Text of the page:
"From time to time there are going to be things that occur that are acts of God that cannot be prevented." — Texas Gov. Rick Perry, ascribing celestial blame for the Gulf oil disaster in a speech to the U.S. Chamber of Commerce May 3.
"I sense a little hypocrisy going on here. I didn't have one senator from New Jersey, Florida or Connecticut mention how badly they felt about the fishermen when they lost their boats in Hurricane Katrina.
"It's very interesting to me, and very concerning, that I literally never had one senator from the anti-oil and gas states to come to me to offer to help one fisherman after Katrina and Rita, when their boats were literally shattered in pieces, their nets were torn up and their homes were destroyed.
"And now, because it's sort of in their political interest, and with this environmental thing, they're going to be all concerned about the fishermen. Some of us have been concerned about them for a long time." — Sen. Mary Landrieu, calling out her Senate colleagues May 4.
"It's pitiful when a fisherman has to take off his rubber boots and wear oilfield boots." — Venice, La., commercial fisherman Donald Cheramie, quoted in the Palm Beach Post May 3, as he prepared to go to work cleaning up the Gulf for his new employer, BP.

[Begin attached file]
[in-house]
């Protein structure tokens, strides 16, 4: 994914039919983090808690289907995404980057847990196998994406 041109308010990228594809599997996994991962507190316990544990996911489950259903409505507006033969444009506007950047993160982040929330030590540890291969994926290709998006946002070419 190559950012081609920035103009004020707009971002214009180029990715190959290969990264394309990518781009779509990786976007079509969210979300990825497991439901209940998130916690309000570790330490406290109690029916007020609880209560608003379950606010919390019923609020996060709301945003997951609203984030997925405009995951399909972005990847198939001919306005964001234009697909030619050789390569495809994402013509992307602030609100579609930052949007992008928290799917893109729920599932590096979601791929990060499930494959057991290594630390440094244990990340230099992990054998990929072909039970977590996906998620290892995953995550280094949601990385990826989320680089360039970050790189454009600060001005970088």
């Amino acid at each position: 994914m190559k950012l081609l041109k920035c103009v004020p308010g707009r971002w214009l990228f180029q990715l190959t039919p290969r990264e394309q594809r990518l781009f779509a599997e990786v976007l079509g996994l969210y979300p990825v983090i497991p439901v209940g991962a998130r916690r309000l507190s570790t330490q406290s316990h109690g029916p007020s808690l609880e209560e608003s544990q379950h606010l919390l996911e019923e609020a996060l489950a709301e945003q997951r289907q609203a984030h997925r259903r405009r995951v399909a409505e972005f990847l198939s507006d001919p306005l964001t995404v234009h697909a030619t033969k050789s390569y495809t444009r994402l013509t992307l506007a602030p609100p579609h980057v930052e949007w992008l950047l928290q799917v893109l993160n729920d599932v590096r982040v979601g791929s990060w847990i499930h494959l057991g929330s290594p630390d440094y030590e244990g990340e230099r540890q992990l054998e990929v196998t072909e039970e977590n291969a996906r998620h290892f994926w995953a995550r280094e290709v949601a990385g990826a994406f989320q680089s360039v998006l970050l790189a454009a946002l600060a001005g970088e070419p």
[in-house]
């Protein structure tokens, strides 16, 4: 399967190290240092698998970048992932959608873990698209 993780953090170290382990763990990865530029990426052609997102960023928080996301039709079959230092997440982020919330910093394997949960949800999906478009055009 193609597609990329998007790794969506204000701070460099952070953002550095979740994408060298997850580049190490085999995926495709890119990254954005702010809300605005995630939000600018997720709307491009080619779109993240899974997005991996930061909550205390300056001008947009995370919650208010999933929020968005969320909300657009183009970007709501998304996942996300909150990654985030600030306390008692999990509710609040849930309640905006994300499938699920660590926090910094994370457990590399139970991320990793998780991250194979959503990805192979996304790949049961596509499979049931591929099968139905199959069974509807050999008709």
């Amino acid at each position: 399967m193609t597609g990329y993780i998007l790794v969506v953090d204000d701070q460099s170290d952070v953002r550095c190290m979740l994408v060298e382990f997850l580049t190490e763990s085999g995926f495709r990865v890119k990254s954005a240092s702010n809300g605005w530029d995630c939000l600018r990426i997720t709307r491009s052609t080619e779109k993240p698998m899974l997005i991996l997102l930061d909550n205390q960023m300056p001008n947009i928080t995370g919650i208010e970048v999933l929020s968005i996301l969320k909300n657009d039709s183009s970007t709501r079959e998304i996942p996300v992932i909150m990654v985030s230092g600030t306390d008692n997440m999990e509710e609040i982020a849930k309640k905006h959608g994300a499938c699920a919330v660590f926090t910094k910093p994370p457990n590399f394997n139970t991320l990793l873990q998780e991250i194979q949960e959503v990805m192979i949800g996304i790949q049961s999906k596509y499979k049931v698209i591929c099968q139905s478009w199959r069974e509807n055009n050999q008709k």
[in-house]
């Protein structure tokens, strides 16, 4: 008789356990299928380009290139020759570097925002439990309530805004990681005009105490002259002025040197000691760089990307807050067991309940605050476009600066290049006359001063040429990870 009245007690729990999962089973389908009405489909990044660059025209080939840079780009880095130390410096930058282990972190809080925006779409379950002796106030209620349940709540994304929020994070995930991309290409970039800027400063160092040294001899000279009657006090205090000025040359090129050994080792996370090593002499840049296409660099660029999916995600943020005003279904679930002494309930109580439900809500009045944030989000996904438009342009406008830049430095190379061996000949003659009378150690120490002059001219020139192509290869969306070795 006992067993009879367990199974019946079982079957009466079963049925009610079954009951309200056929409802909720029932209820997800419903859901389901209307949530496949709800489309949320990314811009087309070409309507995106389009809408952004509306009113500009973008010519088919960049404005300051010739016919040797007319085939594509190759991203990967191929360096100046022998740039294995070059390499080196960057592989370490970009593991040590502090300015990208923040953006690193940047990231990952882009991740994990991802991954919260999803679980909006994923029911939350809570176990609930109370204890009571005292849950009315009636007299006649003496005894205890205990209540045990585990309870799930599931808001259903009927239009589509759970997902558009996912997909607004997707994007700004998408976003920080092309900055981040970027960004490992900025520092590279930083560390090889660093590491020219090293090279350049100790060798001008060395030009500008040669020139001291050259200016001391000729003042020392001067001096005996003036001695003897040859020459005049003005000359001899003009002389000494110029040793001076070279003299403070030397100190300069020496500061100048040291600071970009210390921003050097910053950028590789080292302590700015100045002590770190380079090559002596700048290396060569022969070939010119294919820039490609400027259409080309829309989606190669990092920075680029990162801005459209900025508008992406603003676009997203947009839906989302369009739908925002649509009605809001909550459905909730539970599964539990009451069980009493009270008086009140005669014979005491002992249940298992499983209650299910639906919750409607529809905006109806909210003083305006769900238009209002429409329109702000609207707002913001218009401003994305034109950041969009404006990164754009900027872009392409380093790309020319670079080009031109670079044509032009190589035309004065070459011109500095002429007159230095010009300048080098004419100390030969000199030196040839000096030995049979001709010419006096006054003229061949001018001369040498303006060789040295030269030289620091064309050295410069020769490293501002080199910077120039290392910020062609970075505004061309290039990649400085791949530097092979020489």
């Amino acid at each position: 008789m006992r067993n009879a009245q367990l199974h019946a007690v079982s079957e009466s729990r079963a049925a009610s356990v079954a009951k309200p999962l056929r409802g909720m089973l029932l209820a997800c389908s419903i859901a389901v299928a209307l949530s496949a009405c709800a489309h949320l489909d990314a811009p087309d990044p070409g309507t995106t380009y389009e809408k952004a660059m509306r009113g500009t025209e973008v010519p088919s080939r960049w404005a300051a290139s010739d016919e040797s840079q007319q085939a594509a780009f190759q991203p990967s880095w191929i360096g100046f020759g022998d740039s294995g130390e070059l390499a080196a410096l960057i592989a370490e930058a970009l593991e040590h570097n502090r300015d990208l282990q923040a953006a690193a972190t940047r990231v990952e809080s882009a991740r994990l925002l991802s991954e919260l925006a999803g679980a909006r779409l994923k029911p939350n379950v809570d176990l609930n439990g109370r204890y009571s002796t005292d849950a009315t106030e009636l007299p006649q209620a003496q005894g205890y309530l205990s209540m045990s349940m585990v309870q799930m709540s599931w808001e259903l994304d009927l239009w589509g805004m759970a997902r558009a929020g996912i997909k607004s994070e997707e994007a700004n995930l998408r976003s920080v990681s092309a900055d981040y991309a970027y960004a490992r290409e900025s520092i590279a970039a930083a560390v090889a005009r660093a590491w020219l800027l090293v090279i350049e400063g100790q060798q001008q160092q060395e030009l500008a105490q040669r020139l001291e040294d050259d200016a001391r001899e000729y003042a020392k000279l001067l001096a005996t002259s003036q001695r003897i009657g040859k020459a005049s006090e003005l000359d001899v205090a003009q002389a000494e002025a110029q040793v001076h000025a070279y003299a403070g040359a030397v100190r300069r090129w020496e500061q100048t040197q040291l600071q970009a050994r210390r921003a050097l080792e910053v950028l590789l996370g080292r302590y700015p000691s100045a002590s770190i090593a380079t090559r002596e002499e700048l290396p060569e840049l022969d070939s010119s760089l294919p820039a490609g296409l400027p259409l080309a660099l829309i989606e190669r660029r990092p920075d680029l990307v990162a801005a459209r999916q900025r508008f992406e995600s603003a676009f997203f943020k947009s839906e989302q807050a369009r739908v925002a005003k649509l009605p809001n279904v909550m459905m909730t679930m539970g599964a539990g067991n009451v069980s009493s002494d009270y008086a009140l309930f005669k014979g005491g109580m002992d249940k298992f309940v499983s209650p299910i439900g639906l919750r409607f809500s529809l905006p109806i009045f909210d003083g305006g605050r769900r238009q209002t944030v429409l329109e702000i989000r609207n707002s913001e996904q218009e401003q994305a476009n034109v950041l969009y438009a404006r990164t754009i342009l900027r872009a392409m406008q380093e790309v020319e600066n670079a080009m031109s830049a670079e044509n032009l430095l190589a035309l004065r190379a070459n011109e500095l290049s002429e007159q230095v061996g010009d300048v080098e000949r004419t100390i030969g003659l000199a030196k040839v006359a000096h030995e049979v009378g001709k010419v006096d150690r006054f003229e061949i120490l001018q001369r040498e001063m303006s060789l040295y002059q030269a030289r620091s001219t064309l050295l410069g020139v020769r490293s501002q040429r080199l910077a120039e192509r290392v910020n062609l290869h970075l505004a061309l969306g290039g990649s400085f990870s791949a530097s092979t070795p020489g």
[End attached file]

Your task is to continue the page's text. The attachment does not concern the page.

"[It's like] demanding that a person running into their own burning home sign a release limiting or giving up their claims against the arsonist who caused the fire." — George Barisich, president of the United Commercial Fisherman's Association, on BP's attempt to have Gulf Coast fishermen sign agreements they wouldn't sue the oil giant as part of their employment agreements. A BP spokesman later said the language in the hiring contracts was a "mistake."
"You put a major hurricane in there, you're liable to have oil in downtown New Orleans." — Ron Kendall, chair of the Department of Environmental Toxicology at Texas Tech University in Lubbock, Texas, discussing the possibility of a storm in the Gulf before the oil gusher could be contained.